BC Cancer - Fall 2017 - 11

Helping Families

Prevent Cancer
Identifying hereditary risk can be life-saving


re all cancers hereditary?
Researchers long
thought that heredity
contributed to only a small
portion of cancer diagnoses. But
recent advances in tumour sequencing
technology confirm that hereditary
cancers actually account for up to 10
per cent of all diagnoses. They span
not just a few, but most cancer types.
Most people are unaware of their
family history or susceptibility.
Thankfully, there are now ways
for patients to find out if they are at
risk with a simple genetic test. But
a two-year wait list has formed for
hereditary cancer screening in B.C.
An initiative is now underway to
expand the Hereditary Cancer Program
and ensure all patients can receive
potentially life-saving information
about their genetic risk in a reasonable
time frame.

Rose Lee, a patient at the BC Cancer
Vancouver Centre, had BRCA1 gene
mutation results come back too late
for her and for her family.
In 2005, Rose was diagnosed with
triple-negative breast cancer. She
underwent surgery, chemotherapy
and radiation, which sent her cancer
into remission.
"It was only after I finished
treatment that I joined a Chinese
cancer support group, where I
learned more about the BRCA1/2
gene, and a hereditary cancer test,"
she says.

An active yogi and mother of three,
Rose learned in 2011 that she had
developed ovarian cancer.
When that cancer appeared,
her oncologist, Dr. Anna Tinker,
recommended Rose have the gene
mutation test done, given her history
with breast cancer. Rose was positive
for the hereditary BRCA1 gene.
These results came as her daughter
had also just been diagnosed with
ovarian cancer, at the age of 42. She is
still undergoing treatment.
All three of Rose's children have
now had this important test. Her two
eldest children tested positive for the
BRCA1 gene, and will now have their
cancer risk monitored throughout
their lives. Her granddaughter will be
tested when she is 19 years old.
Today, Rose is five years cancerfree, and a strong voice urging British
Columbia to make genetic testing
available to everyone. The test may
have kept Rose and her daughter
from having to experience ovarian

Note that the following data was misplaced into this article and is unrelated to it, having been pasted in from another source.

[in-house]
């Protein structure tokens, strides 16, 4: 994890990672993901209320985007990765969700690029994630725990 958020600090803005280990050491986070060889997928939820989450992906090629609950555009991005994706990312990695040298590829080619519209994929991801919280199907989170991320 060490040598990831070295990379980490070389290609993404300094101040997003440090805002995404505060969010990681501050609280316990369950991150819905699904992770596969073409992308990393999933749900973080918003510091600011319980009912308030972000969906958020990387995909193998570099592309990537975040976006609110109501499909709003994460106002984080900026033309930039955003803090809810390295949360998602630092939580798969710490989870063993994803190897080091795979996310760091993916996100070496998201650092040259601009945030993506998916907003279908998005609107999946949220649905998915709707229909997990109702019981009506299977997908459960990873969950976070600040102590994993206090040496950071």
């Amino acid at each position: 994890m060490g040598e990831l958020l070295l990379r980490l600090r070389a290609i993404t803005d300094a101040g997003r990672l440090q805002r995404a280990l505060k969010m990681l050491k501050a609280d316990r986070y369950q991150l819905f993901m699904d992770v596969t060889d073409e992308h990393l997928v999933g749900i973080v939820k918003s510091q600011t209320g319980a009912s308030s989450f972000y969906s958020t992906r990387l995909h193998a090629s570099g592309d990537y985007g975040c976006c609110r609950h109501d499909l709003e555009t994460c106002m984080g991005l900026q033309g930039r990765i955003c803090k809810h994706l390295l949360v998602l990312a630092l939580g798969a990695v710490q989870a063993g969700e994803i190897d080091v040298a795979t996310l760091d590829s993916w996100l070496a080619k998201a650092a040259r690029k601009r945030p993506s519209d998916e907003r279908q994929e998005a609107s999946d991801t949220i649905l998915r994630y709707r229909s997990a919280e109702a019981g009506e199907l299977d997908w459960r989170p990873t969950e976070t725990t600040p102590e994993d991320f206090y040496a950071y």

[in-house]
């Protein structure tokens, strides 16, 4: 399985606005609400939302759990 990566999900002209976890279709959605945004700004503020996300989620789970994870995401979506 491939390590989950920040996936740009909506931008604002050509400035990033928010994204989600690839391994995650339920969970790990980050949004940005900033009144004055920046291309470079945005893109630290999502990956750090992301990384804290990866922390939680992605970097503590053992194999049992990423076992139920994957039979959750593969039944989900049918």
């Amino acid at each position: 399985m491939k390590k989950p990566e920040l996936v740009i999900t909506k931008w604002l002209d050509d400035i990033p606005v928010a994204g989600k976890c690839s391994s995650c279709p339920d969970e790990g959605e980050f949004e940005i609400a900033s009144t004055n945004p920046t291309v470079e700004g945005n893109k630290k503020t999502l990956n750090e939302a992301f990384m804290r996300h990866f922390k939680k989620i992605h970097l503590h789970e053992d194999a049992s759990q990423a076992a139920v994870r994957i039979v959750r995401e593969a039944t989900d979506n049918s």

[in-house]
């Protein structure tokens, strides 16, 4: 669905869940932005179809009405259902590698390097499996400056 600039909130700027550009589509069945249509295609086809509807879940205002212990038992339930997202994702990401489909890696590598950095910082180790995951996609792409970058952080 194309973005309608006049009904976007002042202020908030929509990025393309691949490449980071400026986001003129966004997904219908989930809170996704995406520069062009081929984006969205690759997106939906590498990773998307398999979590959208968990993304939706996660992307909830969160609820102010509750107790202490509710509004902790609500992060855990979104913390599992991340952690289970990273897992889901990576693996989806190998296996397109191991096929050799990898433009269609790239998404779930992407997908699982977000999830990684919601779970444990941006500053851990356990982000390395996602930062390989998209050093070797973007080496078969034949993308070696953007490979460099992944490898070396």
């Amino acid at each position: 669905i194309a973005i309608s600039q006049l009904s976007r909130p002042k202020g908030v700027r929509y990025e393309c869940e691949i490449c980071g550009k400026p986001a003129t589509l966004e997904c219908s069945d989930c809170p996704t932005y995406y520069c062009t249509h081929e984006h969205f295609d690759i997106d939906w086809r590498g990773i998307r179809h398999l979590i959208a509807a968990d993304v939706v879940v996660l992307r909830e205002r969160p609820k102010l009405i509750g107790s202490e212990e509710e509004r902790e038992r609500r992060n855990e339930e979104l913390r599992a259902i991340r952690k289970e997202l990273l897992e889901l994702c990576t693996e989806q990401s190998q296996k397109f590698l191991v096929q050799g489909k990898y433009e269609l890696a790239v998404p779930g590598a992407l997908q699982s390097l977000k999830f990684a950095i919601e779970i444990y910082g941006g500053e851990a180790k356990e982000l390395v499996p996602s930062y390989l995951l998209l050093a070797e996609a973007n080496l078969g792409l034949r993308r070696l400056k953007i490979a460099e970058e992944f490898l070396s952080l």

cancer-which, if detected
early enough, is treatable.

Medical Geneticist Dr. Kasmintan
Schrader and Medical Oncologist
Dr. Sophie Sun, who lead the BC
Cancer Agency's Hereditary Cancer
Program (HCP), plan to pilot an
expanded screening program for
the most common inherited genetic
mutations: BRCA1, BRCA2 and Lynch
By identifying people who may
have a hereditary mutation, the HCP
team will dramatically increase their
chances for survival. With an archive
of tumour tissue going back over
20 years, HCP is positioned to help
hundreds of families.

To be a part of expanding
genetic screening to BC
families, contact Jan
New today at 604.877.6157
or jan.new@bccancer.bc.ca.




Table of Contents for the Digital Edition of BC Cancer - Fall 2017

BC Cancer - Fall 2017
Opening Thoughts
Healthy Insights
Why I Give
Researcher Profi le
Dr. Marco Marra says “now is the time”
Testing to prevent cancer in families
Counselling program helps families affected by cancer to cope
Legacy Giving
Regional Roundup
BC Cancer - Fall 2017 - BC Cancer - Fall 2017
BC Cancer - Fall 2017 - 2
BC Cancer - Fall 2017 - Contents
BC Cancer - Fall 2017 - Healthy Insights
BC Cancer - Fall 2017 - 5
BC Cancer - Fall 2017 - Why I Give
BC Cancer - Fall 2017 - Researcher Profi le
BC Cancer - Fall 2017 - Dr. Marco Marra says “now is the time”
BC Cancer - Fall 2017 - 9
BC Cancer - Fall 2017 - 10
BC Cancer - Fall 2017 - Testing to prevent cancer in families
BC Cancer - Fall 2017 - Counselling program helps families affected by cancer to cope
BC Cancer - Fall 2017 - 13
BC Cancer - Fall 2017 - Legacy Giving
BC Cancer - Fall 2017 - Regional Roundup
BC Cancer - Fall 2017 - 16